Perseids meteor shower is visible from July 17 to Aug. 24 but
will peak between Aug. 9 and 14. The Perseids are renowned for
producing up to 60 meteors per hour, but some experts think this might
be an exceptional year for the Perseids, with meteor rates as high as
120 per hour.
are best viewed after midnight. The shooting stars can appear
anywhere in the sky, but these meteors will appear to come from the
constellation Perseus, which will rise in the northeast just after 10
p.m. on Aug. 9.
August will begin with Jupiter, Mars, Saturn, Venus, and Mercury visible in the evening skies.
for Mercury and Venus near the western horizon just after sunset --
about 8:05 p.m. on Aug. 1. Venus is the brighter of the two and
will be a little closer to the horizon. Mercury will be a little higher
and further south -- to your left.
confuse Mercury with the fainter star, Regulus. Regulus is the 21st
brightest star in the night skies. It’s the brightest star in the
constellation Leo and has been called the “Heart of the Lion.” On
Aug. 1, Regulus will appear between Venus and Mercury. The three
will appear to form a line that points up to Jupiter.
you haven’t taken the time to view Jupiter this year, now’s your last
chance until October. It will get closer to the horizon every
evening. By the end of August, Jupiter will not be visible in the
prominent triangle formed by Mars, Saturn, and Antares will be due
south at dusk on Aug. 1. Mars will be on the western side of the
meridian and Saturn and Antares on the eastern side. The meridian is
the great imaginary line that extends from the north pole to the south
pole and splits the sky in half.
will rise in the east at about 9:30 p.m., followed by Uranus at 11:20
p.m. These two planets are almost identical in size, but Neptune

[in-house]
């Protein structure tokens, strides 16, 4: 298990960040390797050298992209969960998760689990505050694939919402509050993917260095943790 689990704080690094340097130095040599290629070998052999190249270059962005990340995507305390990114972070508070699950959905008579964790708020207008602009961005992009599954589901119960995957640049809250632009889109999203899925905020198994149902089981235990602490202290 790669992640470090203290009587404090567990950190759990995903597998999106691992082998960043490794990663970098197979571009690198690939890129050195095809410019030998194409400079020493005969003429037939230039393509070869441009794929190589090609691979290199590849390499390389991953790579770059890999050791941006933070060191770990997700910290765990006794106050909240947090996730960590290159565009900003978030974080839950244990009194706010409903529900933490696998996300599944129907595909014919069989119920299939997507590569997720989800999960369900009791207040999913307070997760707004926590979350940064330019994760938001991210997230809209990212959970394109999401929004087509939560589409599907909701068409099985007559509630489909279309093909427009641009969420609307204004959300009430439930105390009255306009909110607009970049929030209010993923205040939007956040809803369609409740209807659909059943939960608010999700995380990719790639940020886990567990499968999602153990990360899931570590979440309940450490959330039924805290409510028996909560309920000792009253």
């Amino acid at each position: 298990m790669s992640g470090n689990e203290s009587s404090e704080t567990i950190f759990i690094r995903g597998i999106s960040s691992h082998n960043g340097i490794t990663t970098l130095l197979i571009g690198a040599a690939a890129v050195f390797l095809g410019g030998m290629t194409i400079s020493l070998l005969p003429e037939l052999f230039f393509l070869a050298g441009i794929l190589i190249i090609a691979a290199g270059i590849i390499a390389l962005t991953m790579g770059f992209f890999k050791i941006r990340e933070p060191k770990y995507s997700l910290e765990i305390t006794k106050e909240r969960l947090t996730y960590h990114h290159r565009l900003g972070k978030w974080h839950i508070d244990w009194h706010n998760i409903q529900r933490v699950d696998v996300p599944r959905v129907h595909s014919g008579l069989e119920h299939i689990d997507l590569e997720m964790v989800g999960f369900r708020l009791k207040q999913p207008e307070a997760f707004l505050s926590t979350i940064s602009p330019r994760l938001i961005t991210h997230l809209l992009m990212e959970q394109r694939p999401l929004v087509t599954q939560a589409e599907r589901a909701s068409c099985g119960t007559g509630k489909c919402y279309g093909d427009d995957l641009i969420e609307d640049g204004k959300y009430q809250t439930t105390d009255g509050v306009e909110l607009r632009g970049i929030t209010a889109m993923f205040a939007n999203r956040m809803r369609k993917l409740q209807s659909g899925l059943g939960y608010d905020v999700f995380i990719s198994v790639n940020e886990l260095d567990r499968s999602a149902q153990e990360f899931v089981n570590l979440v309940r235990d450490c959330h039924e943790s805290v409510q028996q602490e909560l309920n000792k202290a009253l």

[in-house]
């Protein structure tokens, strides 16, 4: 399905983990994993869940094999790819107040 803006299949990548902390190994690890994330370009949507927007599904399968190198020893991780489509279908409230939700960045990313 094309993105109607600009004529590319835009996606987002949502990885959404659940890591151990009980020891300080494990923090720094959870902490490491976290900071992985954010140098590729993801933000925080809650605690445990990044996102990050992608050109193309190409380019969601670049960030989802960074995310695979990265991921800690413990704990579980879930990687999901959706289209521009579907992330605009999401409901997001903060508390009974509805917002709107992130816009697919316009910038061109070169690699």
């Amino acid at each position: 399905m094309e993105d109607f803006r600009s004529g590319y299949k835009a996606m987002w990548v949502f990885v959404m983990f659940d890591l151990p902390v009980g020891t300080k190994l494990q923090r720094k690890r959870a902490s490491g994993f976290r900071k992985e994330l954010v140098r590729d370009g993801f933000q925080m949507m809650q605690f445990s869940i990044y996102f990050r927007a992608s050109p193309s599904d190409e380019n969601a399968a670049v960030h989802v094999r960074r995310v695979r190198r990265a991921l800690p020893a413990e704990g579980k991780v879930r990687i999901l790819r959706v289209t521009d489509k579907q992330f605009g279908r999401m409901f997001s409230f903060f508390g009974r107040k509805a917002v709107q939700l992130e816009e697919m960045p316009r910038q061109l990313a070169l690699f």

is 2.7 billion miles away from us while Uranus is a mere 1.9 billion
miles away. The change in distance has a profound effect on how
bright the two planets appear.
has a visual magnitude of +7.9, making it invisible to the unaided
eye. But you can view it through a good pair of binoculars. It
will appear to be a very bright star. Uranus on the other hand
has a visual magnitude of +5.9. That means on a very clear dark
night, you might be able to see it with your unaided eye. If you decide
to do this, you can increase your odds by picking a location as far
away from the village lights on Hatteras and Ocracoke as possible.
offered several good nights for astrophotography. The southern
part of the skies offered views of several nebulae, including M8, the
Lagoon Nebula is about 4.3 thousand light years away. Its visual
magnitude is +6. That makes it very difficult to see with the
unaided eye. M8 can be found with a pair of binoculars or a
telescope in our southern skies throughout July.
New moon: August 2
First Quarter: August 10
Full moon: August 18
Last Quarter: August 24
Lebing is a retired computer scientist with the U.S. Geological Survey
in Washington, D.C. He has visited Hatteras Island since the
mid-1970s. He and his wife, Karen, have owned property here for several
years and moved to their home in Waves full-time in 2013.
Astronomy is a subject that Gerry says he has always been interested in
and one that he pursues seriously -- he's built an small observatory
next to his house. You can send him questions about the night sky
through e-mail, [email protected].)